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Let's say I have a many-rigid-bodies-system subject to the constraint that some of the distances must be constant over time. The usual Lagrangian for the system is $$\mathcal L=T(\{\dot q_n\})-V(\{q_n\})+\sum_k\lambda_k\left(\lvert\vec r_k(\{q_n\})\rvert^2-r_0^2\right).$$

Is re-writing the Lagrangian as:

$$\mathcal L=T(\{\dot q_n\})-V(\{q_n\})+\sum_k\left[\vec r_k(\{q_n\})-\vec r_0\right]^T\mathbf \Lambda_k\left[\vec r_k(\{q_n\})+\vec r_0\right],$$

where ${\bf\Lambda}_k$ is a symmetric tensor (not necessarily $\lambda_k\bf I$), and $\vec r_0$ is a constant vector with the desired length, for instance $$\vec r_0=\frac{r_0}{\sqrt d}\sum_{i=1}^d\hat e_i,$$ a valid formulation to increase the size of the parameter space in case my integration scheme has an unbalanced number of equations?

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  • $\begingroup$ In your 1st equation you have each $\lambda_k$ multiplied by its corresponding expression for the constraint, which is the way it should be. But for your tensor analogue (the 2nd eqn.), you have each $\Lambda_k$ somehow embedded within each constraint expression rather than standing outside the constraint expression and multiplying it as was done in the first equation. Not even sure what these tensor constraint terms with embedded $\Lambda_k$ are supposed to mean. So I would say that if there is some tensor analogue to the normal Lagrange multiplier approach, then equation 2 isn't it. $\endgroup$ – Samuel Weir Sep 6 '17 at 2:07
  • $\begingroup$ Thank you. Your observation makes total sense. So, I've edited the question to make sure that $\Lambda_k$ acts upon all the entities. $\endgroup$ – GeoArt Sep 6 '17 at 2:49
  • $\begingroup$ I know virtually nothing about this example, but from a quick search I found Lanczos tensors, which the page describes as originally being introduced as Lagrange multipliers. $\endgroup$ – Tyberius Sep 6 '17 at 3:23
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    $\begingroup$ Seems that in the first equation the constraints are that all the $r_k$ vectors are required to all have the length $r_o$. Not sure what you mean by a generalized (and "non-isotropic"?) form of these constraints. You may want to explain in your question exactly what you're trying to achieve. $\endgroup$ – Samuel Weir Sep 6 '17 at 4:23
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    $\begingroup$ OP asks (v5): Does it make sense? Well, the two Lagrangians make mathematical sense, but they represent inequivalent physical systems. $\endgroup$ – Qmechanic Sep 6 '17 at 9:34
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I'll address the title question only,

Can Lagrange multipliers be tensorial quantities?

Yes, they definitely can. Indeed, you're already doing pretty much just that: in essence, if you have $N$ particles, you've already defined a vectorial function $\mathbf f$, taking values in $\mathbb R^N$ and given by $$ \mathbf f(\{q_n\})= \left(\left(\lvert\vec r_1(\{q_n\})\rvert^2-r_0^2\right), \ldots , \left(\lvert\vec r_N(\{q_n\})\rvert^2-r_0^2\right)\right), $$ and you mostly have a single vectorial Lagrange multiplier $\boldsymbol \lambda\in\mathbb R^N$, so that your lagrangian is given by $$\mathcal L=T(\{\dot q_n\})-V(\{q_n\})+\boldsymbol\lambda\cdot\mathbf f(\{q_n\}).$$ This generalizes transparently to higher-order tensors if you have a multi-dimensional array of constraint functions.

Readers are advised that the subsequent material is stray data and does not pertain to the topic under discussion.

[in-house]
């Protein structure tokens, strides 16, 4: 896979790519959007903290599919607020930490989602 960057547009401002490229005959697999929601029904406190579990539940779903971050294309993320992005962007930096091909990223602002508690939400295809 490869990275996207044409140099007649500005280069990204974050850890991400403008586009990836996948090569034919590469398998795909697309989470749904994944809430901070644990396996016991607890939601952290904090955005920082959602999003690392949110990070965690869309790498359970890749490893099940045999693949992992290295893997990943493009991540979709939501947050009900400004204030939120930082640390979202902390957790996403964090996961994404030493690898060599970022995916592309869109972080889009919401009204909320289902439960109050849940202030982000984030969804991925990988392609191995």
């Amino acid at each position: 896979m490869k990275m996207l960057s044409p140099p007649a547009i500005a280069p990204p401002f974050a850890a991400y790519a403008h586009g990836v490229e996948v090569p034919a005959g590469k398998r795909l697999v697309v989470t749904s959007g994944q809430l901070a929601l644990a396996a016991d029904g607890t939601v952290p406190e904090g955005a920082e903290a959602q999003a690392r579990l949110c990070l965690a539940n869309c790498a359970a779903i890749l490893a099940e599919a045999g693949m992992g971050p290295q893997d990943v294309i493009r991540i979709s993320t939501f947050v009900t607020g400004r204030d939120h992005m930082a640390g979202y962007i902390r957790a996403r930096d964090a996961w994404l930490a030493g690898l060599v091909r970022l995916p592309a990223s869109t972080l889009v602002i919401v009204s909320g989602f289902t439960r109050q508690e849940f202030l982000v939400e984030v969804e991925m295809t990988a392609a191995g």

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  • $\begingroup$ Thank you, Emilio. But I was already aware of what you're saying here. I've edited the question to make it more precise. $\endgroup$ – GeoArt Sep 6 '17 at 10:57
  • $\begingroup$ @GeoArt The edit to v7 looks even worse to me, but in any case: if this does not address your intended question in any way, the title definitely needs editing. As it stands, this answer is here very much not for your benefit, but for the benefit of people coming here because of the current question title. If, at some point, you decide to make your post less misleading by making the body and title match, I'm happy to remove this post. Otherwise, I'm currently uninterested in the ill-posed query currently phrased in the body of the question. $\endgroup$ – Emilio Pisanty Sep 6 '17 at 11:03
  • $\begingroup$ Emilio, I appreciate the time and effort you've invested in the post. I totally agree with the relevance of your answer for people coming to this question because of the title. Therefore I think the most helpful thing to do would be to keep it, regardless of its usefulness to myself. On the other hand, I'm doing my best to write an honest question without obscuring it with a larger context that might distract from what I think it's relevant to me. I apologize if my attempts are too dumb for this website, I was just trying to get help from more knowledgeable people. $\endgroup$ – GeoArt Sep 6 '17 at 11:33

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